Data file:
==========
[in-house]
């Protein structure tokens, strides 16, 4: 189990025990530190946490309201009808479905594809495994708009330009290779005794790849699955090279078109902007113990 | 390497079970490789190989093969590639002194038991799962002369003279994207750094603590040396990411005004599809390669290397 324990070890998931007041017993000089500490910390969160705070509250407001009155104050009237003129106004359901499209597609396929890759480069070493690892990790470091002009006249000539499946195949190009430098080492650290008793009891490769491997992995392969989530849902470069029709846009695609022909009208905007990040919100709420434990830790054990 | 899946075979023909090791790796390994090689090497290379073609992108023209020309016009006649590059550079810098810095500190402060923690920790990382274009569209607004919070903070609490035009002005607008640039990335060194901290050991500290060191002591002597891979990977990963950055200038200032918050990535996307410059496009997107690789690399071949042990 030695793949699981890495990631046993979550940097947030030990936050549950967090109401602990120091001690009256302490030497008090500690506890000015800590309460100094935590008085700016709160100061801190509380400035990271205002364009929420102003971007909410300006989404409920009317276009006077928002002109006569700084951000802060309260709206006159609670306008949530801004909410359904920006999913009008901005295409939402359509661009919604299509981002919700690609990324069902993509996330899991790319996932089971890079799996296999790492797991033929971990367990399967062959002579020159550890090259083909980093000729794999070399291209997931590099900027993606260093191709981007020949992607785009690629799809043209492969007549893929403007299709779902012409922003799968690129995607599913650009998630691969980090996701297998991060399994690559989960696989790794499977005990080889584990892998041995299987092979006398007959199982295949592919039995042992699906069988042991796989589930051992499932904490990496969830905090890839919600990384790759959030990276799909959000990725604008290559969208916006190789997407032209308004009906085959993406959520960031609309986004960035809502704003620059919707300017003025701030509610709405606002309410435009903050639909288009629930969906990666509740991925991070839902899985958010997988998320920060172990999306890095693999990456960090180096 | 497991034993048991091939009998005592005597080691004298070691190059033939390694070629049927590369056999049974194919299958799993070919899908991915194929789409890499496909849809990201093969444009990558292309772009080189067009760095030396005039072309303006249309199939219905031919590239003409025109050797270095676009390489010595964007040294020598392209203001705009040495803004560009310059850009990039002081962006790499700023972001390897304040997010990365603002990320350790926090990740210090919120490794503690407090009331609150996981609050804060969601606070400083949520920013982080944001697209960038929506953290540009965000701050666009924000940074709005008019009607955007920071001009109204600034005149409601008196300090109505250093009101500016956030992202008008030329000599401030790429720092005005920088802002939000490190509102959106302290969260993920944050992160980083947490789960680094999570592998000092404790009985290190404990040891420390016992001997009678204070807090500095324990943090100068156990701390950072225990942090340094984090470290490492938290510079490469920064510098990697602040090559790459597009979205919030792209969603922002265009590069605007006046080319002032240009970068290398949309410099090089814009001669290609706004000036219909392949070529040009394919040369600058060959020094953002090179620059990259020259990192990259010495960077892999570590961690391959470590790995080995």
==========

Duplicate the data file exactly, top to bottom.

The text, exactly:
[in-house]
């Protein structure tokens, strides 16, 4: 189990025990530190946490309201009808479905594809495994708009330009290779005794790849699955090279078109902007113990 | 390497079970490789190989093969590639002194038991799962002369003279994207750094603590040396990411005004599809390669290397 324990070890998931007041017993000089500490910390969160705070509250407001009155104050009237003129106004359901499209597609396929890759480069070493690892990790470091002009006249000539499946195949190009430098080492650290008793009891490769491997992995392969989530849902470069029709846009695609022909009208905007990040919100709420434990830790054990 | 899946075979023909090791790796390994090689090497290379073609992108023209020309016009006649590059550079810098810095500190402060923690920790990382274009569209607004919070903070609490035009002005607008640039990335060194901290050991500290060191002591002597891979990977990963950055200038200032918050990535996307410059496009997107690789690399071949042990 030695793949699981890495990631046993979550940097947030030990936050549950967090109401602990120091001690009256302490030497008090500690506890000015800590309460100094935590008085700016709160100061801190509380400035990271205002364009929420102003971007909410300006989404409920009317276009006077928002002109006569700084951000802060309260709206006159609670306008949530801004909410359904920006999913009008901005295409939402359509661009919604299509981002919700690609990324069902993509996330899991790319996932089971890079799996296999790492797991033929971990367990399967062959002579020159550890090259083909980093000729794999070399291209997931590099900027993606260093191709981007020949992607785009690629799809043209492969007549893929403007299709779902012409922003799968690129995607599913650009998630691969980090996701297998991060399994690559989960696989790794499977005990080889584990892998041995299987092979006398007959199982295949592919039995042992699906069988042991796989589930051992499932904490990496969830905090890839919600990384790759959030990276799909959000990725604008290559969208916006190789997407032209308004009906085959993406959520960031609309986004960035809502704003620059919707300017003025701030509610709405606002309410435009903050639909288009629930969906990666509740991925991070839902899985958010997988998320920060172990999306890095693999990456960090180096 | 497991034993048991091939009998005592005597080691004298070691190059033939390694070629049927590369056999049974194919299958799993070919899908991915194929789409890499496909849809990201093969444009990558292309772009080189067009760095030396005039072309303006249309199939219905031919590239003409025109050797270095676009390489010595964007040294020598392209203001705009040495803004560009310059850009990039002081962006790499700023972001390897304040997010990365603002990320350790926090990740210090919120490794503690407090009331609150996981609050804060969601606070400083949520920013982080944001697209960038929506953290540009965000701050666009924000940074709005008019009607955007920071001009109204600034005149409601008196300090109505250093009101500016956030992202008008030329000599401030790429720092005005920088802002939000490190509102959106302290969260993920944050992160980083947490789960680094999570592998000092404790009985290190404990040891420390016992001997009678204070807090500095324990943090100068156990701390950072225990942090340094984090470290490492938290510079490469920064510098990697602040090559790459597009979205919030792209969603922002265009590069605007006046080319002032240009970068290398949309410099090089814009001669290609706004000036219909392949070529040009394919040369600058060959020094953002090179620059990259020259990192990259010495960077892999570590961690391959470590790995080995």